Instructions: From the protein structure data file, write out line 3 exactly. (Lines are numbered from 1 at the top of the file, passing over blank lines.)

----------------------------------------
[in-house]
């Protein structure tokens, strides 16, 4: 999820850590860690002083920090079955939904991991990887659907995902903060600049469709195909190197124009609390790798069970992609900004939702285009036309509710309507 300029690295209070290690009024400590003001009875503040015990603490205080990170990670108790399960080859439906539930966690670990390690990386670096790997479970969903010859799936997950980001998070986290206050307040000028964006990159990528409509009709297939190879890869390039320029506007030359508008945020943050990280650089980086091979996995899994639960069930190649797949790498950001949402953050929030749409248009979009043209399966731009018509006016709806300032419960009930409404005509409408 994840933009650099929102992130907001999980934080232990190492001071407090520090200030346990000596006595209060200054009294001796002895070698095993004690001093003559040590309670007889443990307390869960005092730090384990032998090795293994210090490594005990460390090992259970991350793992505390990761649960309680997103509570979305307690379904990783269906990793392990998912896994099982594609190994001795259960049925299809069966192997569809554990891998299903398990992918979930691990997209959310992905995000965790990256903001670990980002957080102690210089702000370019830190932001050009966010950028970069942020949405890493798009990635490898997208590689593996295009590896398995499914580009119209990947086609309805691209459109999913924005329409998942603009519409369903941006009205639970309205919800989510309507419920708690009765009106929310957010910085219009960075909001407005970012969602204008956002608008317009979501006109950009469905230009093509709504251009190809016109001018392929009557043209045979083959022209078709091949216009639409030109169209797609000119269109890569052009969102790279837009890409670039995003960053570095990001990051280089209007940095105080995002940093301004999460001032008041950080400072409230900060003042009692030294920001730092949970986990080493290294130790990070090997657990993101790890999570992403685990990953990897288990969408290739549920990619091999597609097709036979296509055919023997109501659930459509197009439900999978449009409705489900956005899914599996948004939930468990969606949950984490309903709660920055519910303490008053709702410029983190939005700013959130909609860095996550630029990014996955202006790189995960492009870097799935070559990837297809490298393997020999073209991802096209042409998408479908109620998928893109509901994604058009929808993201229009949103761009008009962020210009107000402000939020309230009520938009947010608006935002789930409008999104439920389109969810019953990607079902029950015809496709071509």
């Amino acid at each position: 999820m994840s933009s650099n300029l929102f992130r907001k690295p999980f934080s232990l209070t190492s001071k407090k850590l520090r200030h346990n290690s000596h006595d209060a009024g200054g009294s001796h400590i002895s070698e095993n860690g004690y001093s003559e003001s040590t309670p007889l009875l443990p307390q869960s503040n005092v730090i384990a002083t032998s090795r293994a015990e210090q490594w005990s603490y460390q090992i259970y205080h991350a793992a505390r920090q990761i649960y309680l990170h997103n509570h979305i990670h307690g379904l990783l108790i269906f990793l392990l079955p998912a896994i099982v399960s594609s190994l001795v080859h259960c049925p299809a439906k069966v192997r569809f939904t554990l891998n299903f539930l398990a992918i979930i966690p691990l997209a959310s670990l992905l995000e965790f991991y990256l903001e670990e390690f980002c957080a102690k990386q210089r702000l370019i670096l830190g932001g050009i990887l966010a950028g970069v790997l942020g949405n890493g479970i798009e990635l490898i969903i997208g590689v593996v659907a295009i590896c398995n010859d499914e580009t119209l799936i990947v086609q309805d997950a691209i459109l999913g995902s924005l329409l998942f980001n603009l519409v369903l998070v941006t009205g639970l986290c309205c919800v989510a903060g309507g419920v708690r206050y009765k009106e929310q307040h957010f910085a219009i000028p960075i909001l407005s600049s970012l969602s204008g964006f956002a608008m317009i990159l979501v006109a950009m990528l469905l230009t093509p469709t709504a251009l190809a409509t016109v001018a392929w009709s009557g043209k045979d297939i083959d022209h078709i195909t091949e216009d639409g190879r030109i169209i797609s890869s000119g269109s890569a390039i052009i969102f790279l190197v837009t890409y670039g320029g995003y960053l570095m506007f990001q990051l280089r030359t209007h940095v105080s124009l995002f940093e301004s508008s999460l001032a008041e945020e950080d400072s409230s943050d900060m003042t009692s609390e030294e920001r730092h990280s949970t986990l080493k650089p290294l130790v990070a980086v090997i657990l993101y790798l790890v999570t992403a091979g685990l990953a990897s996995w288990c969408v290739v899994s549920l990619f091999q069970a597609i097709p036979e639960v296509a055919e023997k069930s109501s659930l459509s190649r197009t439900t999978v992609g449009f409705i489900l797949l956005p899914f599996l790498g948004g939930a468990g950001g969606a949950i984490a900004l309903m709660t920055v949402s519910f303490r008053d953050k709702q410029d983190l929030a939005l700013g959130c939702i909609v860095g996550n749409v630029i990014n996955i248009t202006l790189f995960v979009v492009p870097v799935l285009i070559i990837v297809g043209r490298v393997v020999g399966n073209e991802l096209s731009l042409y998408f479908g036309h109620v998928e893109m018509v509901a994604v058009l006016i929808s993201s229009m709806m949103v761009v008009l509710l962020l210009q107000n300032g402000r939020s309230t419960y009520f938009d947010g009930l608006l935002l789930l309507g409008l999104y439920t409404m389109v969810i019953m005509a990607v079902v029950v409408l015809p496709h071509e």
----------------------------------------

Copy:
């Amino acid at each position: 999820m994840s933009s650099n300029l929102f992130r907001k690295p999980f934080s232990l209070t190492s001071k407090k850590l520090r200030h346990n290690s000596h006595d209060a009024g200054g009294s001796h400590i002895s070698e095993n860690g004690y001093s003559e003001s040590t309670p007889l009875l443990p307390q869960s503040n005092v730090i384990a002083t032998s090795r293994a015990e210090q490594w005990s603490y460390q090992i259970y205080h991350a793992a505390r920090q990761i649960y309680l990170h997103n509570h979305i990670h307690g379904l990783l108790i269906f990793l392990l079955p998912a896994i099982v399960s594609s190994l001795v080859h259960c049925p299809a439906k069966v192997r569809f939904t554990l891998n299903f539930l398990a992918i979930i966690p691990l997209a959310s670990l992905l995000e965790f991991y990256l903001e670990e390690f980002c957080a102690k990386q210089r702000l370019i670096l830190g932001g050009i990887l966010a950028g970069v790997l942020g949405n890493g479970i798009e990635l490898i969903i997208g590689v593996v659907a295009i590896c398995n010859d499914e580009t119209l799936i990947v086609q309805d997950a691209i459109l999913g995902s924005l329409l998942f980001n603009l519409v369903l998070v941006t009205g639970l986290c309205c919800v989510a903060g309507g419920v708690r206050y009765k009106e929310q307040h957010f910085a219009i000028p960075i909001l407005s600049s970012l969602s204008g964006f956002a608008m317009i990159l979501v006109a950009m990528l469905l230009t093509p469709t709504a251009l190809a409509t016109v001018a392929w009709s009557g043209k045979d297939i083959d022209h078709i195909t091949e216009d639409g190879r030109i169209i797609s890869s000119g269109s890569a390039i052009i969102f790279l190197v837009t890409y670039g320029g995003y960053l570095m506007f990001q990051l280089r030359t209007h940095v105080s124009l995002f940093e301004s508008s999460l001032a008041e945020e950080d400072s409230s943050d900060m003042t009692s609390e030294e920001r730092h990280s949970t986990l080493k650089p290294l130790v990070a980086v090997i657990l993101y790798l790890v999570t992403a091979g685990l990953a990897s996995w288990c969408v290739v899994s549920l990619f091999q069970a597609i097709p036979e639960v296509a055919e023997k069930s109501s659930l459509s190649r197009t439900t999978v992609g449009f409705i489900l797949l956005p899914f599996l790498g948004g939930a468990g950001g969606a949950i984490a900004l309903m709660t920055v949402s519910f303490r008053d953050k709702q410029d983190l929030a939005l700013g959130c939702i909609v860095g996550n749409v630029i990014n996955i248009t202006l790189f995960v979009v492009p870097v799935l285009i070559i990837v297809g043209r490298v393997v020999g399966n073209e991802l096209s731009l042409y998408f479908g036309h109620v998928e893109m018509v509901a994604v058009l006016i929808s993201s229009m709806m949103v761009v008009l509710l962020l210009q107000n300032g402000r939020s309230t419960y009520f938009d947010g009930l608006l935002l789930l309507g409008l999104y439920t409404m389109v969810i019953m005509a990607v079902v029950v409408l015809p496709h071509e």